As Apple's iPhone 6S lands will mobile payments change the way we live?

Oliver Smith
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Apple Pay touched down on UK shores in July (Source: Getty)
Today’s smartphones can do incredible things.
Need a ride around London? Just tap the Uber app. Fresh flowers or food from a local restaurant delivered straight to your door? Try Bloom & Wild or Deliveroo.
These apps are fantastic, but there's a new smartphone feature set to fundamentally revolutionise the high street and how we pay for things.
Mobile payments mean that instead of paying with cash or card, you can simply tap your smartphone against the contactless card readers that are popping up all around London, in everywhere from Pret to Tesco.
“The smartphone has become part of the fabric of society, especially here in the UK because you've got an incredibly high penetration of quality smartphones. Mobile payments therefore are going to be a truly transformational technology for smartphones,” CCS Insight mobile industry analyst Ben Wood told City A.M.
So how are mobile payments going to change our lives when we have contactless bank cards already?

Wave goodbye to your wallet

Indeed, there are already over 49.6m contactless cards in Britain, nearly half of all credit and debit cards, according to payments giant Visa.
But even Visa knows that the future of payments isn’t with contactless bank cards, it’s with mobile.
“I'm incredibly confident that people will embrace smartphones for payments,” Visa’s executive director of core products, Sandra Alzetta, who leads the mobile and contactless business unit for Visa Europe, told City A.M.
“The reason I'm so confident about saying that is because we've done a tremendous amount of research and trials over the years using many mobile payment solutions and we know that consumers like paying with their smartphones.”
Convenience is the main benefit for using mobile payments.
In London people already spend most of their time talking, tweeting, taking Snapchats and hailing Ubers with the smartphone in their hand.
If you add making payments to that list, suddenly a smartphone is the only thing you need to get around in the City.
“Generally people would like to declutter,” Deloitte’s head of technology, media and telecoms research, Paul Lee, told City A.M.
“The reason why you're carrying around a wallet or purse in the first place is because it's mostly a repository of credit cards, debit cards, loyalty cards and store cards. If you can move some, or all of those cards to your phone, then that makes your life easier.”
Lee says around 1 per cent of smartphone users currently use mobile payments regularly. It’s a figure he expects will rise to around 10 per cent in 2016 and within three years he predicts 20 per cent of us will make mobile payments on a weekly basis.
“Because of the UK's advantage with a large base of NFC-enabled devices [the underlying mobile payments technology] both with smartphones and terminals used by retailers… In five years time it will be a pretty common thing to see on the high street, and the need to carry a wallet or purse will become lesser and lesser,” says Lee.
Along with the sheer convenience of paying with something that’s already in your hand, mobile payments boast another benefit over contactless cards, security.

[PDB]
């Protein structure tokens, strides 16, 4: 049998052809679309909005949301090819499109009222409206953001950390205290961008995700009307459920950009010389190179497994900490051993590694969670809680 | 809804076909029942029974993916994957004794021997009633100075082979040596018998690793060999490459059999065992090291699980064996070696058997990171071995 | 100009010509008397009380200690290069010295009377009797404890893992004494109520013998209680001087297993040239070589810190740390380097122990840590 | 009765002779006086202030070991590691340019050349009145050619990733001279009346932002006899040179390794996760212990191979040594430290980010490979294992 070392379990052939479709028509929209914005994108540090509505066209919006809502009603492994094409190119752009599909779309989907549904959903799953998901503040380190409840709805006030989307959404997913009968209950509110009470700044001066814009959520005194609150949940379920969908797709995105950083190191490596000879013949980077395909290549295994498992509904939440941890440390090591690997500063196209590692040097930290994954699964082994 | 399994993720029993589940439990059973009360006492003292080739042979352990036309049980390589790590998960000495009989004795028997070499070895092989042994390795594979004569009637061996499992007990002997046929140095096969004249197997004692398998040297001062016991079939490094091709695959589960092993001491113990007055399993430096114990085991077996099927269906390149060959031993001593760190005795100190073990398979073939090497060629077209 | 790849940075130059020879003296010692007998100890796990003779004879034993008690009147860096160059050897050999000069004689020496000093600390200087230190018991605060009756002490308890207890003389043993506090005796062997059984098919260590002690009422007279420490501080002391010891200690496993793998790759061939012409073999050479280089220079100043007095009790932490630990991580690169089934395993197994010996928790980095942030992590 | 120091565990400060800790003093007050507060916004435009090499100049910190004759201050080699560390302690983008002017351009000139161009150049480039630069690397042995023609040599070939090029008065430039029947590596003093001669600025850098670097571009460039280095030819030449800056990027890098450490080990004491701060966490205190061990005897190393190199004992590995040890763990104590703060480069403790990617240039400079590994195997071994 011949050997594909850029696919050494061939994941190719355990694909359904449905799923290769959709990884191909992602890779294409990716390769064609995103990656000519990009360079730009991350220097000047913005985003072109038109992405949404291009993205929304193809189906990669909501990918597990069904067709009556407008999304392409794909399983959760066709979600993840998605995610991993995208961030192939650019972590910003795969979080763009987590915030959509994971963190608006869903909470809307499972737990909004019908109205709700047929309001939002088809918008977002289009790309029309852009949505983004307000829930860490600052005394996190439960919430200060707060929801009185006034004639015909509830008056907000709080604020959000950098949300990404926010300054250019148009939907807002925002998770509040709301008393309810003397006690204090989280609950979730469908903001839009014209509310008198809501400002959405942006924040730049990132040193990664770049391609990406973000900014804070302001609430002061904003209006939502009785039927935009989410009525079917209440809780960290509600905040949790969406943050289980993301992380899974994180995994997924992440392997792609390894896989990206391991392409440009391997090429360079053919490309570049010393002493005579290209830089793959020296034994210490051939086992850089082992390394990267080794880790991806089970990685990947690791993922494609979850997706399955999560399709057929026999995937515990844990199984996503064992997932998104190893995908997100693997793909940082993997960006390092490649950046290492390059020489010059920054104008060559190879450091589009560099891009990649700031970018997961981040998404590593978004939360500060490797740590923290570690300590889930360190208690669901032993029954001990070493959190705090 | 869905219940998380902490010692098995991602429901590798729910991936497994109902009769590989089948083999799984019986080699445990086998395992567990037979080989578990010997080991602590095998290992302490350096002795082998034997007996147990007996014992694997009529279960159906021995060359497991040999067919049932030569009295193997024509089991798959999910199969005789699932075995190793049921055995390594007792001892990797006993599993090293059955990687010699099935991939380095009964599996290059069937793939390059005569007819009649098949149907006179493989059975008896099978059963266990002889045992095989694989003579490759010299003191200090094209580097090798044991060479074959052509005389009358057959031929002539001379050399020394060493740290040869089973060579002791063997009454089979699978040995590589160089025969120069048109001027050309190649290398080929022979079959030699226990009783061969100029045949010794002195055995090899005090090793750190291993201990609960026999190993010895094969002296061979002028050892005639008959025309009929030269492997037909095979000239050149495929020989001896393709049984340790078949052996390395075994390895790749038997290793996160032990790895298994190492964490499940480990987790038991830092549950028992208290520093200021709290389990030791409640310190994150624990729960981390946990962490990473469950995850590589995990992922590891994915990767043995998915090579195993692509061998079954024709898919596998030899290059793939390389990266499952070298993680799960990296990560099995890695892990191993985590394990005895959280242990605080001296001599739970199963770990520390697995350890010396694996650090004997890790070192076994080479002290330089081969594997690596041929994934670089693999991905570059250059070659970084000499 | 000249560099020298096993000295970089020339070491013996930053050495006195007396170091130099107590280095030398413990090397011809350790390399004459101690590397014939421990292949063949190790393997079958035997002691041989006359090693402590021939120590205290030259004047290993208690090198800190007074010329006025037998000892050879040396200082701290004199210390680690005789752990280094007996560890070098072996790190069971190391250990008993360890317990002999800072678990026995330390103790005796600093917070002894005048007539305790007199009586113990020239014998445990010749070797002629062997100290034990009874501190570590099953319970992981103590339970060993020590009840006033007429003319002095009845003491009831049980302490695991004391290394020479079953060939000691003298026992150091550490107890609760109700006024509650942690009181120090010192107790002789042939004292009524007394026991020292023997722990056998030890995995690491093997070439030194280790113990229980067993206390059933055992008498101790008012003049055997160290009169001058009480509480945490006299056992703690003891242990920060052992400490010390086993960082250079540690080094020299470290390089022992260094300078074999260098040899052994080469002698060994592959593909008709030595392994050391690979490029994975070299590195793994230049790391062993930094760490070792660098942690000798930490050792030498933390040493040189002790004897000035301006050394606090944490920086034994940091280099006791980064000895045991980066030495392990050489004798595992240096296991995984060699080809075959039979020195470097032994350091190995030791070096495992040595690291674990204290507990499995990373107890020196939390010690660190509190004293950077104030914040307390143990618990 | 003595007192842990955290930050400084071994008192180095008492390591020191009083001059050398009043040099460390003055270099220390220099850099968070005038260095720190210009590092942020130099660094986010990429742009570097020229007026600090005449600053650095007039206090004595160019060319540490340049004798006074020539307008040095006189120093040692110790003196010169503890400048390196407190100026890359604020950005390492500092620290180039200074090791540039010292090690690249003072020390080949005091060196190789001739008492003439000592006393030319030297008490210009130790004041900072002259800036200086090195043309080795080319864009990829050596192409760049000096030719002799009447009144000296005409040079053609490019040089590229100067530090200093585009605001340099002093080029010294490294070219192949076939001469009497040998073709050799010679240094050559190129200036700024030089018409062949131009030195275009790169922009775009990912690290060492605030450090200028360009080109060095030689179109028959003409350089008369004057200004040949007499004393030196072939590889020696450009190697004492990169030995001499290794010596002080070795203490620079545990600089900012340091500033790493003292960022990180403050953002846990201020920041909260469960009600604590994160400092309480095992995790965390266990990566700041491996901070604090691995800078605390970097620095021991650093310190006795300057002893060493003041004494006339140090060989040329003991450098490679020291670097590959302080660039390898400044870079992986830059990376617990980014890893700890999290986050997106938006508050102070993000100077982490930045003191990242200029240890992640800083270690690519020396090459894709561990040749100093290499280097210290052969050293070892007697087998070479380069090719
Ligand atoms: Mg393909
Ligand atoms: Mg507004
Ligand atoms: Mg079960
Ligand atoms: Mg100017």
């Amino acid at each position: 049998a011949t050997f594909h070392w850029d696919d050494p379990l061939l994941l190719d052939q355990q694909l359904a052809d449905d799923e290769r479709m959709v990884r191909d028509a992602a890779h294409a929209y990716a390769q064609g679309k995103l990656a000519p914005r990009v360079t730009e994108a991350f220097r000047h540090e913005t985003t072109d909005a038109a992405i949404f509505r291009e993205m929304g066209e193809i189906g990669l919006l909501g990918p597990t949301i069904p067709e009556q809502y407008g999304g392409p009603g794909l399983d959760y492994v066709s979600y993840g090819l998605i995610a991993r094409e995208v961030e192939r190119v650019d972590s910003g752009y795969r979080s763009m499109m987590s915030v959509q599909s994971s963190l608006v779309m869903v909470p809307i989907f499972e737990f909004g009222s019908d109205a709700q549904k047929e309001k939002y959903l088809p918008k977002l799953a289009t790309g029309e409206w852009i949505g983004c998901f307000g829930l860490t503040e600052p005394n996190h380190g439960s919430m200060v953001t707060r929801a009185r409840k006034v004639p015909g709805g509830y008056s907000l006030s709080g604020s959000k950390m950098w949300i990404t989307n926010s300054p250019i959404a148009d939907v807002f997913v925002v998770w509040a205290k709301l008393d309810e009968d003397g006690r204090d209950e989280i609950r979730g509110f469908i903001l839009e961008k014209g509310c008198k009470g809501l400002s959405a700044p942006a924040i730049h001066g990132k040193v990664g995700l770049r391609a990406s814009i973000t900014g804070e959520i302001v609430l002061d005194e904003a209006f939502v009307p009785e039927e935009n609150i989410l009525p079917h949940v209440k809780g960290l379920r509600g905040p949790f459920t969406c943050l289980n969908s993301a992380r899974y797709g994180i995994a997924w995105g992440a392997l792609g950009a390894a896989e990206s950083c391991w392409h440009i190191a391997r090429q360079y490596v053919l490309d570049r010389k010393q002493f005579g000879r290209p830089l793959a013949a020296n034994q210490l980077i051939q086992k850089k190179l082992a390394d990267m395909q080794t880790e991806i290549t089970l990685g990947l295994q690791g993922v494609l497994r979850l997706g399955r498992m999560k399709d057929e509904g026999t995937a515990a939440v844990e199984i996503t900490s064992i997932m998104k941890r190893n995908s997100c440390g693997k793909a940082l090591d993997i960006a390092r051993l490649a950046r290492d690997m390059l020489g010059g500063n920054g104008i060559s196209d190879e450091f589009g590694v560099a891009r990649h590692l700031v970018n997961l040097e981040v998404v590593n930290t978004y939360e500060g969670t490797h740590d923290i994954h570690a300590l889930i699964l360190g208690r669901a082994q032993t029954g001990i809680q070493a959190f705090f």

Safe and sound

“Security and privacy is at the core of Apple Pay,” said Apple senior vice president Eddy Cue when Apple Pay was unveiled last year.
“When you’re using Apple Pay in a store, restaurant or other merchant, cashiers will no longer see your name, credit card number or security code, helping to reduce the potential for fraud.”
If someone steals your contactless bank card they can start spending money by just pressing it against a contactless card reader in a shop (which is why contactless payments are currently limited to £30). Mobile payments are far more secure because of the fingerprint-sensing Touch ID technology on Apple Pay that requires your finger to be present when a payment is made, greatly reducing the risk of fraud.
Because of this many high street stores, including Marks and Spencer, Boots and H&M, have scrapped any limit on mobile payments as they are so confident of the security which underpins the technology.
“When you're using a smartphone with Apple Pay or other mobile-payments to make a payment, it is the most secure way of making a payment,” explains Lee.
“Casual fraudsters are going to have a nightmare with these new systems because they're so technologically complex,” he adds.

Joining the revolution

With the benefits of better security, higher transaction limits and convenience, it’s looking likely that consumers are going to start picking mobile payments over traditional cash and card payments over the next few years.
The question then is, how do you join the mobile payments revolution today?
The two biggest players in the UK mobile payments ecosystem are tech giants Apple and Google, both of whom are betting big on smartphones replacing your wallet in the near future.
Apple Pay touched down on UK shores in July as the first mobile payments platform to arrive. With the latest iPhone 6 or iPhone 6 Plus customers of most British banks can simply add existing credit or debit cards to use from their devices.
And while Apple is the first to have mobile payments in the UK, they’ll soon be joined by dozens of new Android smartphones after search giant Google revealed in May that it is working on its own platform.
Android Pay will work with the latest Android mobiles that have NFC technology, common in new devices like Samsung’s Galaxy S6 or Sony’s Xperia Z3 Plus, however Google has yet to reveal when Android Pay will launch in the UK.
With tomorrow’s smartphones becoming the one device for our every entertainment, communication and (soon enough) payment needs, lets just hope we don't run out of battery.

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